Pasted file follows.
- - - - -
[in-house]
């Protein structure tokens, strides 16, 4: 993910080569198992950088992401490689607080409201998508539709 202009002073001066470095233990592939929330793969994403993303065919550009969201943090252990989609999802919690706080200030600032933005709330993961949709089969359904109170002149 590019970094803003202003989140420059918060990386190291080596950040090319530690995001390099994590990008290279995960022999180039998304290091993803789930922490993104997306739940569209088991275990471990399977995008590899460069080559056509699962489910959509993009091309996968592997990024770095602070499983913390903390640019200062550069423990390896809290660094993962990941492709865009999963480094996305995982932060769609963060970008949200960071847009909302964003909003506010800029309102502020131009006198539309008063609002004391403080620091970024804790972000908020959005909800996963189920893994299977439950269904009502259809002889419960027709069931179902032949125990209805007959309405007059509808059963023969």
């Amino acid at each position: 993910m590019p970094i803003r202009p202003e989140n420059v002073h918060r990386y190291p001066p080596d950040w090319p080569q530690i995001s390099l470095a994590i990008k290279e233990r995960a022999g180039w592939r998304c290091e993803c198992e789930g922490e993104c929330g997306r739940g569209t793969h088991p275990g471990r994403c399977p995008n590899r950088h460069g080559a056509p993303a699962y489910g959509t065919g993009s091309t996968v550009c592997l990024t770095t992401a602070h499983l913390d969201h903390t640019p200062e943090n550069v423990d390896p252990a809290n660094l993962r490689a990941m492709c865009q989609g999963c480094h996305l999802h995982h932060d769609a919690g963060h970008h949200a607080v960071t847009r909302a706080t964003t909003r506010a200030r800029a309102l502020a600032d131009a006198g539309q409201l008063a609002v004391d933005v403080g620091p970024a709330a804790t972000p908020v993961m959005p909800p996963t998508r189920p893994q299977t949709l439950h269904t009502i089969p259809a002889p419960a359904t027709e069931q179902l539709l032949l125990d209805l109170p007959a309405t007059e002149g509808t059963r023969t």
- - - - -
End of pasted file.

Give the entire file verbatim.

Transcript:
[in-house]
């Protein structure tokens, strides 16, 4: 993910080569198992950088992401490689607080409201998508539709 202009002073001066470095233990592939929330793969994403993303065919550009969201943090252990989609999802919690706080200030600032933005709330993961949709089969359904109170002149 590019970094803003202003989140420059918060990386190291080596950040090319530690995001390099994590990008290279995960022999180039998304290091993803789930922490993104997306739940569209088991275990471990399977995008590899460069080559056509699962489910959509993009091309996968592997990024770095602070499983913390903390640019200062550069423990390896809290660094993962990941492709865009999963480094996305995982932060769609963060970008949200960071847009909302964003909003506010800029309102502020131009006198539309008063609002004391403080620091970024804790972000908020959005909800996963189920893994299977439950269904009502259809002889419960027709069931179902032949125990209805007959309405007059509808059963023969």
């Amino acid at each position: 993910m590019p970094i803003r202009p202003e989140n420059v002073h918060r990386y190291p001066p080596d950040w090319p080569q530690i995001s390099l470095a994590i990008k290279e233990r995960a022999g180039w592939r998304c290091e993803c198992e789930g922490e993104c929330g997306r739940g569209t793969h088991p275990g471990r994403c399977p995008n590899r950088h460069g080559a056509p993303a699962y489910g959509t065919g993009s091309t996968v550009c592997l990024t770095t992401a602070h499983l913390d969201h903390t640019p200062e943090n550069v423990d390896p252990a809290n660094l993962r490689a990941m492709c865009q989609g999963c480094h996305l999802h995982h932060d769609a919690g963060h970008h949200a607080v960071t847009r909302a706080t964003t909003r506010a200030r800029a309102l502020a600032d131009a006198g539309q409201l008063a609002v004391d933005v403080g620091p970024a709330a804790t972000p908020v993961m959005p909800p996963t998508r189920p893994q299977t949709l439950h269904t009502i089969p259809a002889p419960a359904t027709e069931q179902l539709l032949l125990d209805l109170p007959a309405t007059e002149g509808t059963r023969t």